Rep. Maxine Waters had toiled 28 years in Congress for the moment last month when she presided over the powerful House Financial Services Committee for the first time as its chairwoman — and she wanted to make sure everything was perfect.
So the Los Angeles Democrat cleared her throat, prepared her notes and adjusted a thin microphone before declaring, “the committee will come to order.”
But after quickly promising a “new agenda” under her leadership, Waters made a subtle move to defuse a potential obstacle to her success — a crop of high-profile, freshmen panel members intent on shaking up the Washington establishment that Waters has navigated to reach her important committee chair.
Waters took a few minutes at the Jan. 30 meeting to specifically single out the new Democratic committee members, introducing each one by highlighting their backgrounds. She expressed her desire to work with “members on both sides of the aisle on commonsense solutions to benefit hardworking Americans and protect vulnerable families.”
“The issues before this committee are critically important for the economic well-being of millions of Americans and our whole economy,” Waters said.
The 80-year-old lawmaker has become known as “Auntie Maxine,” a leader of the liberal resistance to President Trump and one of his most frequent public targets of derision. At the same time, she wants to burnish her reputation as a lawmaker by passing bills to reduce homelessness, increase affordable housing and improve consumer protection.
But seeking that legislative compromise was made trickier by the very election that vaulted her into her powerful post. Now she must balance the concerns of liberal freshmen such as Alexandria Ocasio-Cortez (D-New York), Katie Porter (D-Irvine), Ayanna Pressley (D-Mass.) and Rashida Tlaib (D-Mich.).
They arrived in Washington after successful campaigns last year bashing Wall Street and disavowing contributions from corporate political action committees that have flowed freely for years to Waters and many members from both parties on the Financial Services panel.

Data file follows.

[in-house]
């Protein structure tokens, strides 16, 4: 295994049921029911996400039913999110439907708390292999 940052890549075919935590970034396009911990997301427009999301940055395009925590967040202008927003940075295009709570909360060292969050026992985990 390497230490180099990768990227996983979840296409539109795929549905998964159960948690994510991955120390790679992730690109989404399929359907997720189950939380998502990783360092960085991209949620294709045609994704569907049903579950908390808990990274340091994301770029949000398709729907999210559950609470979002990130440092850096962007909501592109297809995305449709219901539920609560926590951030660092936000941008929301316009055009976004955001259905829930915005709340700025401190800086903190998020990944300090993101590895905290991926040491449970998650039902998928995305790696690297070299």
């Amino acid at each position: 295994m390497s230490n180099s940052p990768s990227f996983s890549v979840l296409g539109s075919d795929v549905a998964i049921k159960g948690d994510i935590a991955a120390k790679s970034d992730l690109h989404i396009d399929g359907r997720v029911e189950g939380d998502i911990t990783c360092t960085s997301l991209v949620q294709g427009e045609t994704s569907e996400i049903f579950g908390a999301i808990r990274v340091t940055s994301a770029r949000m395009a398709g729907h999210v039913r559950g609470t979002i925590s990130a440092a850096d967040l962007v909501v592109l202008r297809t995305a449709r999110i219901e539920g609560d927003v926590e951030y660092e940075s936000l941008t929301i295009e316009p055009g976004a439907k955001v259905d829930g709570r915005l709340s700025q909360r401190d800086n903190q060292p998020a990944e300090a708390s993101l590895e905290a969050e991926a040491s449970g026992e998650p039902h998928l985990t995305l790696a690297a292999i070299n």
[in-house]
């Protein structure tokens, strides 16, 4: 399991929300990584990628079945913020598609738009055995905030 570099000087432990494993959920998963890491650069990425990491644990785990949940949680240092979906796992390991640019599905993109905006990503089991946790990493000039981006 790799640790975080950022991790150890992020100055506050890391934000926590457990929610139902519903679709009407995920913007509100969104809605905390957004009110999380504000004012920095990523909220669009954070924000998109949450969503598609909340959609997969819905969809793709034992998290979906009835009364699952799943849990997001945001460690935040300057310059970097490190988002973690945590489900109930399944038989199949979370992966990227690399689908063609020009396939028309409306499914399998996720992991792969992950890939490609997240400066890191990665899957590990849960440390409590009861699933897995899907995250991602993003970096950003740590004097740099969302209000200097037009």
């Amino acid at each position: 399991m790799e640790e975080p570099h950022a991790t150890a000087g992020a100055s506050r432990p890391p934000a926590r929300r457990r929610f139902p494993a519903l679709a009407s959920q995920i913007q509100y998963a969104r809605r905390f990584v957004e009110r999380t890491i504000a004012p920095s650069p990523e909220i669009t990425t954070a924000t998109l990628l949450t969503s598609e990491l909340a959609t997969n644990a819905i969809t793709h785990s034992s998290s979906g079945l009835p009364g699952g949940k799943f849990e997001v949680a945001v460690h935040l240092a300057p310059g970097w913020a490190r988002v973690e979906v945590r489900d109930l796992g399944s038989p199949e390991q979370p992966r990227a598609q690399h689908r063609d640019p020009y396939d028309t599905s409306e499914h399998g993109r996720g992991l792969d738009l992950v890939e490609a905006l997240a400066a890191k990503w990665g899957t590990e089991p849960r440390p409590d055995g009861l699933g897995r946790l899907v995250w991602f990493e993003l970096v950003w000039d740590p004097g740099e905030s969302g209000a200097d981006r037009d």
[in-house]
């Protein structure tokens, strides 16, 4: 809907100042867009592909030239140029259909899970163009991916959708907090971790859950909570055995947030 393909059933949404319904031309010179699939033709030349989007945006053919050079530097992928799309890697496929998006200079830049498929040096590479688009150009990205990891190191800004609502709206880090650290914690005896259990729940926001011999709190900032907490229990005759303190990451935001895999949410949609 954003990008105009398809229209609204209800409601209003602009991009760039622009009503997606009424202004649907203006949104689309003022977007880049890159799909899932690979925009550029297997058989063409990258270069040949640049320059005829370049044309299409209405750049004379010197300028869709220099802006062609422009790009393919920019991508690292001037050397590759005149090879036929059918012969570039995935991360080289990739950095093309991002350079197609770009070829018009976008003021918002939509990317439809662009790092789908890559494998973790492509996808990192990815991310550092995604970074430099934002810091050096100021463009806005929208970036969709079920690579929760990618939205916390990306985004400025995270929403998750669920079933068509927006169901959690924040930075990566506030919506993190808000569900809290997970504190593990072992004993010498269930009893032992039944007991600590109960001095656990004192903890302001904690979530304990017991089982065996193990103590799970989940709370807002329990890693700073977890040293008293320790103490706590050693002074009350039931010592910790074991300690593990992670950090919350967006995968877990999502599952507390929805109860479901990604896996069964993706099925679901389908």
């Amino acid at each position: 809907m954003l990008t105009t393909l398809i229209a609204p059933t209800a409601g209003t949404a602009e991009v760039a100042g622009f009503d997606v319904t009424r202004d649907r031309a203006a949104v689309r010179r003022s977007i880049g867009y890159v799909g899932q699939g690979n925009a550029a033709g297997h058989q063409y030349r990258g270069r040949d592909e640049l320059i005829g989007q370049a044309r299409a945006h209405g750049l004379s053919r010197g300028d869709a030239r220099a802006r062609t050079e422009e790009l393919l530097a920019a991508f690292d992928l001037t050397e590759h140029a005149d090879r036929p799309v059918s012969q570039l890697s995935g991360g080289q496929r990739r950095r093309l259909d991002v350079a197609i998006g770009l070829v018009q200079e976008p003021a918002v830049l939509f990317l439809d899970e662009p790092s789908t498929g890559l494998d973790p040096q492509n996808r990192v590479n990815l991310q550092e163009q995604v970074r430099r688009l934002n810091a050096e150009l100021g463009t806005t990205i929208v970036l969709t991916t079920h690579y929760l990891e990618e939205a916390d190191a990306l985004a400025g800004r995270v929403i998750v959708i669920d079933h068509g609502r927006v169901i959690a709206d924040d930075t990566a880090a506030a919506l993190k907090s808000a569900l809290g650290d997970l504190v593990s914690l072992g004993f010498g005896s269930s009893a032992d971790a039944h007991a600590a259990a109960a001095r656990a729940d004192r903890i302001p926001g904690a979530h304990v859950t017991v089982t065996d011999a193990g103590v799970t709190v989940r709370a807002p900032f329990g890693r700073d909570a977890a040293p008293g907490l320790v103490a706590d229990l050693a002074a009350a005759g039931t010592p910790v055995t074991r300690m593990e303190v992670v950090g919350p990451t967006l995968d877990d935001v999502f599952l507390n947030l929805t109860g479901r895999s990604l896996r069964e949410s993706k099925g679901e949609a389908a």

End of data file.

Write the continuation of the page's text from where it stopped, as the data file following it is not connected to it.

The new social media-savvy lawmakers could pull Waters further left as she tries to strike bipartisan deals to advance legislation in a divided Congress, including important re-authorizations of national flood insurance, terrorism risk insurance and the federal bank that provides export assistance to U.S. companies.
Those who have worked with Waters said her liberal bonafides and political skills made her well-positioned for the challenge of dealing with the committee’s upstart freshmen.
“Maxine has been fighting very hard for everything they’ve been fighting for and understanding how best to do it and what the opposition is,” said former Rep. Barney Frank (D-Mass.), who chaired the committee from 2007-2011. “I believe they’re going to figure out pretty soon that she’s an ally and they should be working with her.”
At the committee’s first meeting, Ocasio-Cortez praised Waters for her leadership and her “graciousness.” Then she came to Waters’ defense as committee Republicans pushed to codify that they would get 48-hour notice from Waters when she exercises her unilateral authority as chairwoman to issue subpoenas or launch investigations.